Diversity and inclusion are recognized today as being drivers of performance and competitiveness. Here are 4 best practices to promote diversity.
1. Stop making it an option
According to the Canadian Centre for Diversity and Inclusion (CCDI), there is no doubt that the global competitiveness of Canadian companies depends on the variety of ideas and the workers that make them up, as well as the creation of an environment which values them and favours their commitment.
“Diversity and inclusion are essential to attract and retain the best talents. They are simply essential to the growth and future viability of the Canadian economy,” declares Michael Bach, founder and director of the CCDI.
But how do you promote diversity?
First of all, the CCDI advises managers to use quantitative and qualitative measurement tools for the diversity and inclusion of their staff. For example, do workers have the feeling that they can be themselves at work? “If you don’t know how your staff is made up, how involved your employees feel, the measurement of the gap between your current organizational culture and a diversified and inclusive workplace remains simply impossible,” the director says.
3. Lead by example
Secondly, establishing and maintaining a more diversified and inclusive workplace cannot be done without clear and continuous commitment from decision-makers. According to Michael Bach, “without the visibility and participation of leaders at the highest level, the results in terms of diversity and inclusion will be limited.” In addition, by being aware of their own culture and that of employees, senior executives manage workplace disputes more effectively.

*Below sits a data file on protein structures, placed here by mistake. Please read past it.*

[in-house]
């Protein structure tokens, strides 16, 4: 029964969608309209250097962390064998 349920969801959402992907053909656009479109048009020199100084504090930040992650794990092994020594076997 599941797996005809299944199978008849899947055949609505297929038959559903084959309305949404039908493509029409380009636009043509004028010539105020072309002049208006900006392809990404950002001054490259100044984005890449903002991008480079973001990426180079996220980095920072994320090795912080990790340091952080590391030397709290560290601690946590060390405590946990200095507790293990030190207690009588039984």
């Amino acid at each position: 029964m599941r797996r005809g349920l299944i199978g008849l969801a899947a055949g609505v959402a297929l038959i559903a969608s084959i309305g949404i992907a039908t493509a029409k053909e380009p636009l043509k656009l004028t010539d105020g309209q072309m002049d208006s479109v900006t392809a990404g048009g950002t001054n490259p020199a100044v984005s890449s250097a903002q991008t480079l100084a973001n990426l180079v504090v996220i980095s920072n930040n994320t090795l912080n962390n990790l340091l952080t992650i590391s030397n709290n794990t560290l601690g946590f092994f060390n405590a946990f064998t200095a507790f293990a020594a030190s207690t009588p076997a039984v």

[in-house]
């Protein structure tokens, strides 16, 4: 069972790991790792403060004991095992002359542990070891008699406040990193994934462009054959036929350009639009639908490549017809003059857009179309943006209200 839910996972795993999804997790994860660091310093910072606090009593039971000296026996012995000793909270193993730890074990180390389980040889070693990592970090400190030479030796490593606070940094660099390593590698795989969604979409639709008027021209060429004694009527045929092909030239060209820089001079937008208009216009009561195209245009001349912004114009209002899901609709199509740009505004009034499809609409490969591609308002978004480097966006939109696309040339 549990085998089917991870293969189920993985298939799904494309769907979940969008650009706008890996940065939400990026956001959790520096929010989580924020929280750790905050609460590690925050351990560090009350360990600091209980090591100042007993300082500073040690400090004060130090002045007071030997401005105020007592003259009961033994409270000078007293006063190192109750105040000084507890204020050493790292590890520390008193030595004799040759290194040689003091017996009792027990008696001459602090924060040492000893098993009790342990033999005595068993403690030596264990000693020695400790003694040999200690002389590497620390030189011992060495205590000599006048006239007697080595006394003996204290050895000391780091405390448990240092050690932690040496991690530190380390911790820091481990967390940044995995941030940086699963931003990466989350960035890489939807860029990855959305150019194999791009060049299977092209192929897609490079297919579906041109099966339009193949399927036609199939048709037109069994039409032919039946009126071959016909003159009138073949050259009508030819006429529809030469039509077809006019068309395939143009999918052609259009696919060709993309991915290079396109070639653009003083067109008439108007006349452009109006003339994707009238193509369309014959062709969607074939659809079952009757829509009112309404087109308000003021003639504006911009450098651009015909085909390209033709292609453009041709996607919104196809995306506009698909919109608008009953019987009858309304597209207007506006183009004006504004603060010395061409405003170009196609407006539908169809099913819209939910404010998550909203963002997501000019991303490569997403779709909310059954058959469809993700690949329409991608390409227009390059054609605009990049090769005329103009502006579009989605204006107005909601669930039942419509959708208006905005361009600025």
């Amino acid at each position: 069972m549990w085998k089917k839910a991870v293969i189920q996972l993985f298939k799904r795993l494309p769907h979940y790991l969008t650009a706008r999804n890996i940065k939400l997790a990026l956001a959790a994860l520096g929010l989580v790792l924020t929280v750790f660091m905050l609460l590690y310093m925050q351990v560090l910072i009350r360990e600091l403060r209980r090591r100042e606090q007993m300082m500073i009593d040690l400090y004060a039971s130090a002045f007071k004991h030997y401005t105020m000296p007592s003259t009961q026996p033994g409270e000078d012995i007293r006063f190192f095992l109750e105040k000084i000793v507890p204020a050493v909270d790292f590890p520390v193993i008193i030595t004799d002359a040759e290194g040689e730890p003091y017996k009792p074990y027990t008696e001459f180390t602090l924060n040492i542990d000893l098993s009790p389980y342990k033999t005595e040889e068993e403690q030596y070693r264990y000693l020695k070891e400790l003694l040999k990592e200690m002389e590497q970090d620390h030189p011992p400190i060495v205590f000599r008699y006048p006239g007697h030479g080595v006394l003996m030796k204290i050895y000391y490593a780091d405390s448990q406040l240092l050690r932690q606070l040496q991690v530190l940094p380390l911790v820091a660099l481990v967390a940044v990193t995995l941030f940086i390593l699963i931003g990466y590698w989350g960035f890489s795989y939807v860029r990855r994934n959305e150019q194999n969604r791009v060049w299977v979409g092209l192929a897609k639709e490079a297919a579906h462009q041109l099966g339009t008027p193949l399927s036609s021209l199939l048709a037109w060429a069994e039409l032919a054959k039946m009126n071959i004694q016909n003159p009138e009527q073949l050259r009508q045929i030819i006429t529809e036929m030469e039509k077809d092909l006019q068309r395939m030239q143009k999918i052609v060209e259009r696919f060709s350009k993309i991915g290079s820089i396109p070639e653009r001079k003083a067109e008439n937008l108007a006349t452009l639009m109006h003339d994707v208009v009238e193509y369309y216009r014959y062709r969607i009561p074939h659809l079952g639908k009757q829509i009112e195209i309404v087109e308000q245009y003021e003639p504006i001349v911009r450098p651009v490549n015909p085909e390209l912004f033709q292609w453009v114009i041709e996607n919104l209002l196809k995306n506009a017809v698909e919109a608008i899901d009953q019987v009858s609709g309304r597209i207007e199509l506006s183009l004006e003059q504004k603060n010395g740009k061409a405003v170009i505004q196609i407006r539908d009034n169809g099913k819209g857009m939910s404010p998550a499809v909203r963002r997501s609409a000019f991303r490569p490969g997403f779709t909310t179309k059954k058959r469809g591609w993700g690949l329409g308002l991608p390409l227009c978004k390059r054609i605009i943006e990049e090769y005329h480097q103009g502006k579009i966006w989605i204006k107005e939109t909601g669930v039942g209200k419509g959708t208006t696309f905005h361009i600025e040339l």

Improving workers’ knowledge on practical issues of diversity contributes to creating a culture of inclusion and awareness of the role and responsibility each person has in its development. “Training and informing is about valuing all members of an organization as individuals, particularly those from visible minorities, people with disabilities and First Nations people. It’s about valuing their talents, skills and unique contributions within the company,” adds the founder of CCDI.
Hire Immigrants Ottawa offers training modules to employers on intercultural skills, essential for promoting and coping effectively with diversity. In British Columbia, the online Indigenous Cultural Competency Training offers several educational resources to improve inclusion of Aboriginal workers.
Nationally, the website Diversity in the Workplace provides webinars, a set of practical information and examples of proven practices.
Many organizations such as the Canadian Mental Health Association and the Canadian Institute for the Blind also provide many other educational resources that are useful for diversity and inclusion in the workplace.